Quine's definition "to be is to be the value of a bound variable" seems uncontroversial and in fact quite natural as it's compatible with modern approaches to the semantics of natural language. My question is - are there convincing arguments (in the fields of metaphysics or philosophy of language) against this understanding of being?
While looking at an approach I think shows a problem, I ran across Ted Sider's critiques here: tedsider.org/teaching/abstract_entities_notes.pdf– virmaiorMay 12, 2015 at 12:25
Also, a pretty impressive critique here from Francesco Berto: academia.edu/2120506/… starting around page 40– virmaiorMay 12, 2015 at 12:37
Quine's argument about existence relies on Russell's theory of descriptions. Therefore, one source of criticisms on Quine's thesis are criticisms on the theory of descriptions.
The theory of descriptions (On Denoting (1905)) was motivated by a desire to avoid admitting non existing objects. Russell's famous example was "the king of France is bald". The expression "the king of France" seems to refer to an object. But since there is no king in France, what does the expression refer to? Now according to Russell's theory, the sentence "the king of France is bald" does not refer to any objects at all. Instead of reference, there is an underlying quantification ("there is a king in France, and..").
Quine (On What There Is (1948)) merely took the theory of descriptions one step further. He argued that Russell's move applies to every name and referring expression, not just to problematic ones like "the king of France". So Quine, following Russell, eliminated all references to objects in favor of quantifications over classes of objects, as the way in which language connects to the world. That is the meaning of the motto "to be is to be a value of a bound variable".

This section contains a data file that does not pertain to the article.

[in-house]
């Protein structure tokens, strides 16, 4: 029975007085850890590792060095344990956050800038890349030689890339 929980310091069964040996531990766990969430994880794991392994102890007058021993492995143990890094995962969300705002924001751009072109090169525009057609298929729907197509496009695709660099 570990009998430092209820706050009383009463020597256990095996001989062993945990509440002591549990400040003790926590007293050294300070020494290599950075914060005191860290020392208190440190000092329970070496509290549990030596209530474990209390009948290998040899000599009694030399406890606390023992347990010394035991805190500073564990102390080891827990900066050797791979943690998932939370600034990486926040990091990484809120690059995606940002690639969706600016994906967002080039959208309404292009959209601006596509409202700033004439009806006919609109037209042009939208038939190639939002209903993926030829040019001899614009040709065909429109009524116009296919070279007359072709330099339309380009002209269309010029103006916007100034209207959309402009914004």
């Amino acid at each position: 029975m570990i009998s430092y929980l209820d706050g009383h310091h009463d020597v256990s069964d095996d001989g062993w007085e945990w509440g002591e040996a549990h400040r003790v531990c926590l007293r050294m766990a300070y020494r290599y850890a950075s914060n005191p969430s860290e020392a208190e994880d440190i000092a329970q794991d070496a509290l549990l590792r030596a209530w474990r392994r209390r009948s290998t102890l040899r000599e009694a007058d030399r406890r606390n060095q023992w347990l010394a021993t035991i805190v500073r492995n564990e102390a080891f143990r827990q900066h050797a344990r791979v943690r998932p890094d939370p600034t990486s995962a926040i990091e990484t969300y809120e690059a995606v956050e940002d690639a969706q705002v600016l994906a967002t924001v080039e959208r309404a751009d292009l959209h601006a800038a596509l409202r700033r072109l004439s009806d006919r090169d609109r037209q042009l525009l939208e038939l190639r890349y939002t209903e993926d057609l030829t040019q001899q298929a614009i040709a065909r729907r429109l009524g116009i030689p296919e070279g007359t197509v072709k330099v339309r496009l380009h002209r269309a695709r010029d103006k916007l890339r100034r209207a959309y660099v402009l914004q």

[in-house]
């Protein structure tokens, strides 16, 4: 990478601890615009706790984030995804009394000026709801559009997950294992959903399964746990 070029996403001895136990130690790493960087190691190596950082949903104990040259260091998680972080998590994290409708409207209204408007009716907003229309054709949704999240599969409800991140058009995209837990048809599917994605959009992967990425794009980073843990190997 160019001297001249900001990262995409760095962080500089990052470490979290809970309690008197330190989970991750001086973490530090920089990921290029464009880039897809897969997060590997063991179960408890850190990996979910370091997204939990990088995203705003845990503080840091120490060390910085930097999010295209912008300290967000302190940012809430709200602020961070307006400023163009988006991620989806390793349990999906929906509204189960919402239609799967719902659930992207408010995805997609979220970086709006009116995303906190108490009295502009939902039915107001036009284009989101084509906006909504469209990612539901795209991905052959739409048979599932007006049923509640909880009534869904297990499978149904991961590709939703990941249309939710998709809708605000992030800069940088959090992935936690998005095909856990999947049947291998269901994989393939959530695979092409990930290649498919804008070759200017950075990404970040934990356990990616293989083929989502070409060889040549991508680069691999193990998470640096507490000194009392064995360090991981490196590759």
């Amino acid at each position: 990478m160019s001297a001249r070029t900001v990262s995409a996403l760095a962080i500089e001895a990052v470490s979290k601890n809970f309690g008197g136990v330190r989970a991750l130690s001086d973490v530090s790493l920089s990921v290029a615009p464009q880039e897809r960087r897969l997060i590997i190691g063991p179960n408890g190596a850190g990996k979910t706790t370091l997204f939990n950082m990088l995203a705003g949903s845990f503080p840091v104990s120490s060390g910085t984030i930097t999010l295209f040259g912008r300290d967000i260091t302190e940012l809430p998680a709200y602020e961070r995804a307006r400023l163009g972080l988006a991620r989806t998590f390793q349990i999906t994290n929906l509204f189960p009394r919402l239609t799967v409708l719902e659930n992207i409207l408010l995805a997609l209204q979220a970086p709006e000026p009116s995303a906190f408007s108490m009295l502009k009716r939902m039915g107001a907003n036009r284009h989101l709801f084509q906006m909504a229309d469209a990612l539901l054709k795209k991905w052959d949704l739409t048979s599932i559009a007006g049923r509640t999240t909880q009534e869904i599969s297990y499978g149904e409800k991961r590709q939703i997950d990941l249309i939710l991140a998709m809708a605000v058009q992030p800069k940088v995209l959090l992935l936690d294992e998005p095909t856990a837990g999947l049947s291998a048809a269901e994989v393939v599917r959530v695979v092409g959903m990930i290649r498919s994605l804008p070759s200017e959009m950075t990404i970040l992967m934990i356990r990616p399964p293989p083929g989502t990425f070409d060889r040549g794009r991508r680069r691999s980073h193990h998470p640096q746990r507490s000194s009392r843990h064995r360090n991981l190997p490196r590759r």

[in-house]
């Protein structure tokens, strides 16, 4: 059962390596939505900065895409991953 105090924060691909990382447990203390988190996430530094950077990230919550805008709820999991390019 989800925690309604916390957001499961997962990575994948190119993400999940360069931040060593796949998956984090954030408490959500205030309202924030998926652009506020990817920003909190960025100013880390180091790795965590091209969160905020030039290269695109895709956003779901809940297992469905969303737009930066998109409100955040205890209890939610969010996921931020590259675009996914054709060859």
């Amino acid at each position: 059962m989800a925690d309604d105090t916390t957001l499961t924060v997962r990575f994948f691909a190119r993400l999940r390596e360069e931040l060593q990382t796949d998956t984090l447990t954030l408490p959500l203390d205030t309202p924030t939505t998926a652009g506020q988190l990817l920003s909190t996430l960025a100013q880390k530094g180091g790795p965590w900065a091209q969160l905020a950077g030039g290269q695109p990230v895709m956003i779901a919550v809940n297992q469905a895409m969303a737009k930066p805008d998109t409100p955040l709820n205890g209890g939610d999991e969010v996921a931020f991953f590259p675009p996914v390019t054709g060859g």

The theory of descriptions received various criticisms. The most famous work, in this regard, is probably Saul Kripke's Naming and Necessity (1980). Kripke explored the functions of names, and attacked Russell's and Quine's thesis that a name can be replaced by a description, without remainder. Several contexts reveal deep differences between names and descriptions. Some of these contexts are modal (related to necessity and possibility).
Kripke's criticism has been received as very effective. After it, The descriptive theory of names has been no longer widely accepted. Philosophers got back to the (apparently) more common-sensical view that names do refer to objects. This, however, reopened the problem of non-existing objects.
I think you're conflating being and existence. As far as (non)existence is concerned, I'd say Parsons' approach is a good one. But the question is about being. On the other hand you brought denoting into the picture which is a really interesting perspective.– AtamiriMay 13, 2015 at 3:03
1@Atamiri Hi. What do you mean here by "being"? How is it supposed to be different than existence? May 13, 2015 at 4:34